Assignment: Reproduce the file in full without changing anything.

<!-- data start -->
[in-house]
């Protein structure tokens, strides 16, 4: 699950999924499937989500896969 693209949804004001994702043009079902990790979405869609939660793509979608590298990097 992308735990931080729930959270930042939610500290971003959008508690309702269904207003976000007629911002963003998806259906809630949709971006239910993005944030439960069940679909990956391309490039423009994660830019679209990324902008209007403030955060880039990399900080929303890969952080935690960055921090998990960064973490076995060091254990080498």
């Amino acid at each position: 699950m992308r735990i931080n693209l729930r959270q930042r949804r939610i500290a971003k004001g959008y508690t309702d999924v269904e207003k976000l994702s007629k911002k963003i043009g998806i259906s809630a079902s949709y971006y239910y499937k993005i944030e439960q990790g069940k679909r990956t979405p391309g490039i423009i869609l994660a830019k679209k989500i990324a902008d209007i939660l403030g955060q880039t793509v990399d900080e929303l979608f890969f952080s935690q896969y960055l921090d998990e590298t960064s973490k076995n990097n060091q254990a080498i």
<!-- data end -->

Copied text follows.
[in-house]
């Protein structure tokens, strides 16, 4: 699950999924499937989500896969 693209949804004001994702043009079902990790979405869609939660793509979608590298990097 992308735990931080729930959270930042939610500290971003959008508690309702269904207003976000007629911002963003998806259906809630949709971006239910993005944030439960069940679909990956391309490039423009994660830019679209990324902008209007403030955060880039990399900080929303890969952080935690960055921090998990960064973490076995060091254990080498």
């Amino acid at each position: 699950m992308r735990i931080n693209l729930r959270q930042r949804r939610i500290a971003k004001g959008y508690t309702d999924v269904e207003k976000l994702s007629k911002k963003i043009g998806i259906s809630a079902s949709y971006y239910y499937k993005i944030e439960q990790g069940k679909r990956t979405p391309g490039i423009i869609l994660a830019k679209k989500i990324a902008d209007i939660l403030g955060q880039t793509v990399d900080e929303l979608f890969f952080s935690q896969y960055l921090d998990e590298t960064s973490k076995n990097n060091q254990a080498i």